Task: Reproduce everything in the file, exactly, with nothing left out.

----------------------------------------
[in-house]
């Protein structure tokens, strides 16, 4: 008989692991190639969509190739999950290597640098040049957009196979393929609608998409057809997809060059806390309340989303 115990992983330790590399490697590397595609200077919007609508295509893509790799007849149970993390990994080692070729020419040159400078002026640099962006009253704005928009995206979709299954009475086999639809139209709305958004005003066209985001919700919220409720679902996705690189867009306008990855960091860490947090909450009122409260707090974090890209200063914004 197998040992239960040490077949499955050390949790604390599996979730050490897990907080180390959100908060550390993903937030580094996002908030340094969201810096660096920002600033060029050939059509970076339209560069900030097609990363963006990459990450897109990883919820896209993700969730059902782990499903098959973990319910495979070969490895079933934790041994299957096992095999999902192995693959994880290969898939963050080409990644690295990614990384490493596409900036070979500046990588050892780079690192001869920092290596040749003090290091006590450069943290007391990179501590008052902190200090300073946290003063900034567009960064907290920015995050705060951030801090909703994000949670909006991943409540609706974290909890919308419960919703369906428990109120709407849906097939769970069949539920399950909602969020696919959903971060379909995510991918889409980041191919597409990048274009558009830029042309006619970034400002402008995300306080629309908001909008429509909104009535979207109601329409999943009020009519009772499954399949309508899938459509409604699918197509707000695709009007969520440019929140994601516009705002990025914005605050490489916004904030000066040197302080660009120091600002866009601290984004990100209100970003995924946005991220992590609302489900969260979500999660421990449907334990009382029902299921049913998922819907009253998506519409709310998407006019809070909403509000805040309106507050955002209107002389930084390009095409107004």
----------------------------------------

[in-house]
């Protein structure tokens, strides 16, 4: 008989692991190639969509190739999950290597640098040049957009196979393929609608998409057809997809060059806390309340989303 115990992983330790590399490697590397595609200077919007609508295509893509790799007849149970993390990994080692070729020419040159400078002026640099962006009253704005928009995206979709299954009475086999639809139209709305958004005003066209985001919700919220409720679902996705690189867009306008990855960091860490947090909450009122409260707090974090890209200063914004 197998040992239960040490077949499955050390949790604390599996979730050490897990907080180390959100908060550390993903937030580094996002908030340094969201810096660096920002600033060029050939059509970076339209560069900030097609990363963006990459990450897109990883919820896209993700969730059902782990499903098959973990319910495979070969490895079933934790041994299957096992095999999902192995693959994880290969898939963050080409990644690295990614990384490493596409900036070979500046990588050892780079690192001869920092290596040749003090290091006590450069943290007391990179501590008052902190200090300073946290003063900034567009960064907290920015995050705060951030801090909703994000949670909006991943409540609706974290909890919308419960919703369906428990109120709407849906097939769970069949539920399950909602969020696919959903971060379909995510991918889409980041191919597409990048274009558009830029042309006619970034400002402008995300306080629309908001909008429509909104009535979207109601329409999943009020009519009772499954399949309508899938459509409604699918197509707000695709009007969520440019929140994601516009705002990025914005605050490489916004904030000066040197302080660009120091600002866009601290984004990100209100970003995924946005991220992590609302489900969260979500999660421990449907334990009382029902299921049913998922819907009253998506519409709310998407006019809070909403509000805040309106507050955002209107002389930084390009095409107004």